Blockchain: Digital Business Disruptor or Doomed to Oblivion?
Blockchain will do for business transactions what the internet did for information. That’s what some of the boldest innovators believe about this architecture that promises to streamline commerce with built-in trust and transparency. Hailed as the foundation for the next generation of transactional software, blockchain has been associated mainly with BitCoin. The basis of the BitCoin network is a distributed peer-to-peer network with the ability to securely store Bitcoin transactions. The technology underneath that network is named blockchain since data is stored in a chain of blocks. To date, blockchain has captured attention primarily from the financial industry. However, blockchain could disintermediate third parties like eBay, PayPal and Airbnb by automatically building in secure verification for commerce in any industry. I reached out to my colleague, Raimund Gross, Solution Architect and Futurist at SAP, for his thoughts on what could propel blockchain to full-fledged, viable disruptor status beyond the financial sector. Gross leads SAP’s cross-industry blockchain activities.
1. Make the business case
To break out of the financial industry, a lot more people need to become aware of blockchain’s potential, and how it could benefit their industries. It’s no small feat for any innovation.
“Blockchain technology has the potential to establish trust among trading parties, thereby reducing cost and trade inefficiencies. Yet it faces the classic innovator’s dilemma” said Gross. “Blockchain needs use cases but people cannot fully understand the impact of new technological concepts. It’s like asking someone in 2002 to envision Facebook.”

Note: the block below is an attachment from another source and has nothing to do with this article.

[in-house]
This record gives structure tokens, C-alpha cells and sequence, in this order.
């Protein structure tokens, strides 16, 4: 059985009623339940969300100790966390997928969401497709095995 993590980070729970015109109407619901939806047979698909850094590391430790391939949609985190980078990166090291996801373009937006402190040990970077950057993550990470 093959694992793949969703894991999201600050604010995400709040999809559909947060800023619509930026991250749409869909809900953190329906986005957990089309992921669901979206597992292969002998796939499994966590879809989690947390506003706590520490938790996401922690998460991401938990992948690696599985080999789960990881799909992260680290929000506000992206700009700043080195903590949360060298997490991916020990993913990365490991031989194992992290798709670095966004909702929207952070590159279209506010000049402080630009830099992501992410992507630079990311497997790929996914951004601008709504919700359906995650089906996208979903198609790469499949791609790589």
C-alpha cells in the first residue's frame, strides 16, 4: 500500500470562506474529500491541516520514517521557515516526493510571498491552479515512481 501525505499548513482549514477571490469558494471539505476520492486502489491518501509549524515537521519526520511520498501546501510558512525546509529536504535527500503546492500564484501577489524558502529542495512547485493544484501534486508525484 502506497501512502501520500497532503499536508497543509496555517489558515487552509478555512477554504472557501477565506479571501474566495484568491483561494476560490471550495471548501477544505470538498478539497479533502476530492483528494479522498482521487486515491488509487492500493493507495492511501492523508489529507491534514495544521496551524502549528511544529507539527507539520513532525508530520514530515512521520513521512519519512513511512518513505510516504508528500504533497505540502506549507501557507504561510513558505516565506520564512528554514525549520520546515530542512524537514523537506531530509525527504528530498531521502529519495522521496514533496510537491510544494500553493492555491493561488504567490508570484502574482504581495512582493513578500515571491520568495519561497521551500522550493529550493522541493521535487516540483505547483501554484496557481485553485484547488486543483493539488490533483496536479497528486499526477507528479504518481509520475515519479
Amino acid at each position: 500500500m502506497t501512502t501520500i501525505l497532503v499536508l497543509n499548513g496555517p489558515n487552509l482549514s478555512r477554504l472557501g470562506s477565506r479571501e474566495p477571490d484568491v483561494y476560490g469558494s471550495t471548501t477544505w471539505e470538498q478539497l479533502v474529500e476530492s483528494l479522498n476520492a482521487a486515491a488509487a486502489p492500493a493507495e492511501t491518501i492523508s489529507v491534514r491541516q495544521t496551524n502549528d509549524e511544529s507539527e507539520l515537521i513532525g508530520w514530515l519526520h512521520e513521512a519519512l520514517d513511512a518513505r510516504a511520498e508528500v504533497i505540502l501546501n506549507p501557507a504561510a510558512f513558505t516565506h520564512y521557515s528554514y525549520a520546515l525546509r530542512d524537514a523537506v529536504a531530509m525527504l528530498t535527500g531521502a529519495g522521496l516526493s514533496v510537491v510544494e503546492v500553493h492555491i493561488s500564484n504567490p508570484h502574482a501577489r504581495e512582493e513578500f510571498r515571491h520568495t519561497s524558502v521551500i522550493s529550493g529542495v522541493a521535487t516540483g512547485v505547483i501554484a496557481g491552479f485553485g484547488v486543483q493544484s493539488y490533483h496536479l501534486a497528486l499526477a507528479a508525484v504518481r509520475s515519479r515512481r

Gross said technologists need to translate the blockchain technology concept into specific business value messages spelling out the advantages and benefits for departments by process and by industry. “It will take off only when the business owners comprehend why they should care about it. There are undoubtedly benefits to industries beyond finance. Speed and accuracy are the currencies of the digital economy, and blockchain’s ability to quickly validate trusted partners and facilitate accurate recordkeeping and trade is applicable to companies in every industry.”
2. Make the technology accessible
Developers need easier access to usable development tools, as well as supportive communities where they can exchange ideas and solutions, gaining valuable experience with the technology. For example, SAP Financial Services is working with multiple customers on the topic, exploring blockchain technology to support numerous processes including shared ledger payments and trading capabilities.
“Blockchain‘s distributed ledger approach will set the foundation for multi-party networks handling digital assets,” said Gross. “It perfectly complements SAP‘s path of digitizing the value chain, fueling the collaborative economy together with our partners and customers to make the world run better and simpler. With an intimate understanding and expertise in 25 industries, SAP is actively participating in exploring blockchain so our customers can use the SAP HANA Cloud Platform as an innovation vehicle.”
3. Prove the technology works
Now is the time for other industries to pay close attention and position themselves to benefit from the experiences of the financial sector. Blockchain could transform business models for companies that typically use processes across multiple parties. Consider supply chain processes around letters of credit, which currently rely on different parties — buyer, seller, bank, insurer, logistics provider — accessing the same information but lacking a shared repository with updated status and other important data. Another example is the music industry, which is exploring options to share royalties real-time, literally in sync with live streamed or downloaded songs. While there are more questions than answers swirling around blockchain today, the biggest one might be: which forward-thinking companies will differentiate and lead to become the next Google or Facebook of the transaction universe?
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